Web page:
Does Marinating Tenderize Meat?

There's a lot of confusion out there about marinating meat and what effects it has in terms of flavor, moisture, and especially tenderizing. Nevertheless, many people wrongly believe that it does.

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How Acid Changes Meat

The theory is that certain ingredients, particularly acidic ones like lemon juice, vinegar, or wine, do something to break the proteins in meat, causing it to become more tender. The theory is partly true. The acid in those ingredients does do something to meat—but it's making it firmer, not more tender.

Look no further than your nearest ceviche for proof. The whole principle behind ceviche is that marinating raw fish in acid, such as lime juice, causes the proteins to coagulate and become firm, almost as if it had been cooked with heat.

Marinating

Incorporating more flavor can be beneficial for a cut of meat that's on the leaner side, such as a sirloin steak, or even a tenderloin steak. Lean steaks tend to be less flavorful because it's the intramuscular fat (or marbling) that contributes much of a steak's flavor. This is why you so often see tenderloin steaks prepared with a strip of bacon wrapped around them.

On the other hand, rib eyes, T-bones and strip steaks don't need to be marinated. They are already naturally flavorful and juicy and don't need much more than salt,pepper or a meat rub. With expensive and good quality steaks, you want to taste the beef itself, not the marinade.

A Good Marinade

Liquids like wine and fruit juices are good for marinating, not because, but rather, in spite of the fact that they're acidic. Fruit juices contain sugars that caramelize when they hit the grill and wine contains all kinds of interesting flavor compounds, which become deeper and more complex when exposed to high heat.

The key with wine, however, is to cook off the alcohol before using it to marinate. That's because alcohol will also cause the proteins in the meat to coagulate. Even a simple marinade of olive oil chopped garlic and fresh herbs will add flavor to a steak or roast.

Marinating Only Affects the Surface

The truth about marinades is that they really don't penetrate much beyond the surface of the meat, a few millimeters at the most.

The marinade isn't soaking into the meat. It's merely coating the surface with the flavorful ingredients. This is why marinating beef in an acidic liquid doesn't turn it into ceviche. The acid simply doesn't penetrate, largely because of the amount of collagen-based connective tissue in meat. This connective tissue surrounds the muscle fibers, forming a barrier against the marinade. Fish and seafood have much less connective tissue, which is why ceviche is possible.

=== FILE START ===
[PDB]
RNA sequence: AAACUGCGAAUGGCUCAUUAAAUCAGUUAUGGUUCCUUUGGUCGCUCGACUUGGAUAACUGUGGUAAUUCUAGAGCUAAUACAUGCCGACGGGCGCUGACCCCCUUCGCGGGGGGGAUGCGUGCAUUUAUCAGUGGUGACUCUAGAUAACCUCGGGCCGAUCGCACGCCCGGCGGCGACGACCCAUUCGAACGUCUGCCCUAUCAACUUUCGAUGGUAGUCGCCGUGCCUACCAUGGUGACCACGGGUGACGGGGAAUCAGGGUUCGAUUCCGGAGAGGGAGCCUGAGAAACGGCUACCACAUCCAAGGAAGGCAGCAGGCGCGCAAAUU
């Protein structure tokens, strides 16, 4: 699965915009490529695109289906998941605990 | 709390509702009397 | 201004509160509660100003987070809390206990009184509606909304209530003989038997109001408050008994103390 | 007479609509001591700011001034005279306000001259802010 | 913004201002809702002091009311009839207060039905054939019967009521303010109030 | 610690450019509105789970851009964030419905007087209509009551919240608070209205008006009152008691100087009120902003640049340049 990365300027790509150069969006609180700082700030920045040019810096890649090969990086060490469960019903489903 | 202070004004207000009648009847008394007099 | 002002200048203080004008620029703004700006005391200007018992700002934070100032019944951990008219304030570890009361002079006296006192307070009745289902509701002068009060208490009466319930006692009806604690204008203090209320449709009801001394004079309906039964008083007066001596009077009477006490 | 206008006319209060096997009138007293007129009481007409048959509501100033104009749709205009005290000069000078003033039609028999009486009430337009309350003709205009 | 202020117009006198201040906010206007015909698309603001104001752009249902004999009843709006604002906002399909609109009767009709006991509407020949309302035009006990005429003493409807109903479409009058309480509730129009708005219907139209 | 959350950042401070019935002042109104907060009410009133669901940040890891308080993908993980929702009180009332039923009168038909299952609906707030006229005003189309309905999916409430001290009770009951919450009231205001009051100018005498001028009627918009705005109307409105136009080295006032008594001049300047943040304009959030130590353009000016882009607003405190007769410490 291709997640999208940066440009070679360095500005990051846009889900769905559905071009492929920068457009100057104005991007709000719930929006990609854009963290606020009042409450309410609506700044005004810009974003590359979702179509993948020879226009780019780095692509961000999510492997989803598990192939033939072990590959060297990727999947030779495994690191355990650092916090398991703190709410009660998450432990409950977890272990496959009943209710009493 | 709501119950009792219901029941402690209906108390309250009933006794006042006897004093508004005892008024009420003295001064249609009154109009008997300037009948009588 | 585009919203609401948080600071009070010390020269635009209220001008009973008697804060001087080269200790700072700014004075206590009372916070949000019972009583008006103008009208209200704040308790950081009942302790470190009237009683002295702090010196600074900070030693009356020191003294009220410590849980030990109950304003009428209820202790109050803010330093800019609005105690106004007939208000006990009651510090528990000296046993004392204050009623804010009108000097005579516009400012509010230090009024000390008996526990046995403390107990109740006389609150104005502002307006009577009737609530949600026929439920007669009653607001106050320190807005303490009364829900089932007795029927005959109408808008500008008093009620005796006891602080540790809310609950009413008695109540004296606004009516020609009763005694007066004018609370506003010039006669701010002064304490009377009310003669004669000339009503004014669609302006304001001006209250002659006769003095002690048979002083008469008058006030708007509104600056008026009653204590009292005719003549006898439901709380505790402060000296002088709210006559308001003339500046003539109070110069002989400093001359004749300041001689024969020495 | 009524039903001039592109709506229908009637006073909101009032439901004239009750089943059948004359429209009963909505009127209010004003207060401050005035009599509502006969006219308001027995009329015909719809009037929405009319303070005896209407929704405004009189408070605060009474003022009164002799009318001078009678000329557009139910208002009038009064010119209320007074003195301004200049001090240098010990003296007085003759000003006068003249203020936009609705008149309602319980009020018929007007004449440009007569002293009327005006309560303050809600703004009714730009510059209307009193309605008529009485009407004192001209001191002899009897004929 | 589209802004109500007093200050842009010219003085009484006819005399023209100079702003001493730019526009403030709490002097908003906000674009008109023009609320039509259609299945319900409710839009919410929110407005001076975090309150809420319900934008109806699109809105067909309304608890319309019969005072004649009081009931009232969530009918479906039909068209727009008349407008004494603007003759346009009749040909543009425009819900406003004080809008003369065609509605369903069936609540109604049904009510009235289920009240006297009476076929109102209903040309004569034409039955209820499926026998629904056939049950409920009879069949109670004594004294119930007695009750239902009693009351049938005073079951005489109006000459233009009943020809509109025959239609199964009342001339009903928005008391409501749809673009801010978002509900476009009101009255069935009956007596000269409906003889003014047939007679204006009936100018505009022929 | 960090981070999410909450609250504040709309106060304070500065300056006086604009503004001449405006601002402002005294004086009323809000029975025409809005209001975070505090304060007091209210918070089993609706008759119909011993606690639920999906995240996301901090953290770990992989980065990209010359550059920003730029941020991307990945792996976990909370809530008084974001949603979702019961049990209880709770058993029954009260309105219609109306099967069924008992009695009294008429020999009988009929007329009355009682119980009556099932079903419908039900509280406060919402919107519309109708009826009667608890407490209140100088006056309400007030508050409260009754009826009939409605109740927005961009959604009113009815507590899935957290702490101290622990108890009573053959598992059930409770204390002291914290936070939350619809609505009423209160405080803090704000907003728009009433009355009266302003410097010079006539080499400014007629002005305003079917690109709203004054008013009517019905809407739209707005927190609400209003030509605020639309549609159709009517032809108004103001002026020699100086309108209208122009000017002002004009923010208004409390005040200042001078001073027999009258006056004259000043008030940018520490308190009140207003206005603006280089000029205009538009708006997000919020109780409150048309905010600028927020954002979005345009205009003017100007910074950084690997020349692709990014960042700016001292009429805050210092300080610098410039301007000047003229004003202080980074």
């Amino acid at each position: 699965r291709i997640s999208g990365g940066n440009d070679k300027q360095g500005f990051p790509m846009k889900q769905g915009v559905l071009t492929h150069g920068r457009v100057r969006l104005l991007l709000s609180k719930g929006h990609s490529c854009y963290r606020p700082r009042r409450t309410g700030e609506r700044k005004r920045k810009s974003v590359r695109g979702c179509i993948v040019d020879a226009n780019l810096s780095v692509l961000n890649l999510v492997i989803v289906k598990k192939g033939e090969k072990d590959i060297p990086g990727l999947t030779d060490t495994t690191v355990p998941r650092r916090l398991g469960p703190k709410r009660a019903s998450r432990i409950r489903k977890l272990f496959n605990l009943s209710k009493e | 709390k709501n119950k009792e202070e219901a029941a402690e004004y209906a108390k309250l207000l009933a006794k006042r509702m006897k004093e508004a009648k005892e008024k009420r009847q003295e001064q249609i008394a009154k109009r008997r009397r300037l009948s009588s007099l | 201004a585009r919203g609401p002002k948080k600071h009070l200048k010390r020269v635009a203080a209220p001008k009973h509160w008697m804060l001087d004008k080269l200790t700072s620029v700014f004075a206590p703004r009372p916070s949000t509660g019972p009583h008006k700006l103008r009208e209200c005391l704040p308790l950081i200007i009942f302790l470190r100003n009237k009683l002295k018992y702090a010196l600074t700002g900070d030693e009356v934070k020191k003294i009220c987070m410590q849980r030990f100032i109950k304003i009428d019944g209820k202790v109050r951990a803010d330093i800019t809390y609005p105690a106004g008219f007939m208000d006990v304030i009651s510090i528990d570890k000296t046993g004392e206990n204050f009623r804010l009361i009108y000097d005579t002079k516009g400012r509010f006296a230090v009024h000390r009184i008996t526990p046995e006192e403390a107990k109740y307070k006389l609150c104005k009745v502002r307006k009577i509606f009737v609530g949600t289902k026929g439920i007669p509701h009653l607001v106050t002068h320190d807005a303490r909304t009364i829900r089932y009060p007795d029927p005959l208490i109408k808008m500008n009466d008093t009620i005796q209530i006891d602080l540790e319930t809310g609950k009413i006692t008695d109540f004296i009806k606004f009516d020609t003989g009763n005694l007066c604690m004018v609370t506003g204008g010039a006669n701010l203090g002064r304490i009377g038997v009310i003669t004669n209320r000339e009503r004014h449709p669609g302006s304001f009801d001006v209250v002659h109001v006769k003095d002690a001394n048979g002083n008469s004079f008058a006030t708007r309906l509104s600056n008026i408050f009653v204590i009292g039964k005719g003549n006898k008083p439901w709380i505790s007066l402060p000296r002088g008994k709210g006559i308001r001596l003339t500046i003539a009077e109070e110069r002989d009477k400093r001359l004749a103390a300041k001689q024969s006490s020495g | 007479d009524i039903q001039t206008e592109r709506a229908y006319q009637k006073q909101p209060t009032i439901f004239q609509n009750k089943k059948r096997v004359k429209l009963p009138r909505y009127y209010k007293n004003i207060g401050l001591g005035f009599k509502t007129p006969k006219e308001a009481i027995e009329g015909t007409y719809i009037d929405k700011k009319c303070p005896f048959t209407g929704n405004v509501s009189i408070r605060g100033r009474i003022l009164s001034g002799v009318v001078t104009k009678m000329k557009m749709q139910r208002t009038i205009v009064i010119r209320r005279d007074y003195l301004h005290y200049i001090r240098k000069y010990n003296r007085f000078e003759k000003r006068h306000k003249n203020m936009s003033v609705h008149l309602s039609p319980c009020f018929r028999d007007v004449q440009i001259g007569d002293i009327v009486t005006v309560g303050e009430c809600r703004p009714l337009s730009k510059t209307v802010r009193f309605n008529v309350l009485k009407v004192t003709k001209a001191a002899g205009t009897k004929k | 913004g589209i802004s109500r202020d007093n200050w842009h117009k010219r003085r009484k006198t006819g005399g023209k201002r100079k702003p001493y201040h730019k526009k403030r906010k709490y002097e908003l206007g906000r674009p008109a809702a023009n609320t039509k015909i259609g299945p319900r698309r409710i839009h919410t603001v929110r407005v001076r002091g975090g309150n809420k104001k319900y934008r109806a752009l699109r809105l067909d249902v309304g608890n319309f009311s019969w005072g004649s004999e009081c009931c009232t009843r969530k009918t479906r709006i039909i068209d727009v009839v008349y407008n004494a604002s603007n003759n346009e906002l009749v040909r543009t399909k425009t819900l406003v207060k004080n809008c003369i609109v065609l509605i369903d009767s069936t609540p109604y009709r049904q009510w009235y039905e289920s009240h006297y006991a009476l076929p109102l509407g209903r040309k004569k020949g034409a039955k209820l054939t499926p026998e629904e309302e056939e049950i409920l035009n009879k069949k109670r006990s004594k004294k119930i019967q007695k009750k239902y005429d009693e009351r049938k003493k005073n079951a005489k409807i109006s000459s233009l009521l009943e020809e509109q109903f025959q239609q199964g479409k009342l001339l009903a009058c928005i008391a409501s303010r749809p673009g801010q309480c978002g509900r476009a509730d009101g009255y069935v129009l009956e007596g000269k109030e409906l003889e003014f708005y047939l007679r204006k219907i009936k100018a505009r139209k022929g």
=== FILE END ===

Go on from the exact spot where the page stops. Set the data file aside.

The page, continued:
It's also why beef carpaccio, which is probably the closest thing to beef ceviche, is made with beef that's sliced paper-thin, which exposes cross-sections of the muscle fibers.

Acid won't have any effect on the tenderness of meat one way or another. If you marinate a piece of meat in an acidic liquid for a long time, those acids will cause the surface of the meat to take on a mealy, mushy texture. This undesirable effect should not be confused with tenderizing.

Note that because marinating is mainly about flavor and to a much lesser extent moisture, and because marinades only flavor the surface anyway, dry rubs are just as effective as marinating when it comes to imparting flavor to a steak or roast.

this Greek steak marinade is a simple oil and vinegar mixture flavored with herbs and garlic that's a favorite with beef. Use it for marinating steaks, kebabs, and other cuts to be broiled or grilled. You'll end up with tender, flavorful meat with very little effort.

Prepare this marinade about four hours before you plan to cook the meat to give the beef long enough to marinate properly. This recipe makes enough marinade for about 1 to 1 1/2 pound of meat. If you're making more, simply double or triple the recipe.

Ingredients

  • 4 tablespoons red wine vinegar
  • 4 tablespoons extra virgin olive oil
  • 1 clove garlic (minced)
  • 1/4 teaspoon dried thyme
  • 1/4 teaspoon dried Greek oregano (rigani
  • 1/4 teaspoon black pepper (freshly ground)
  1. Whisk the red wine vinegar, olive oil, garlic, thyme, oregano, and pepper together in a small bowl.
  2. Pour the marinade slowly over the beef, making sure to cover it completely.  
  3. Refrigerate the beef and marinate for at least 4 hours before cooking.

 

 

recipe and text via spruceeats


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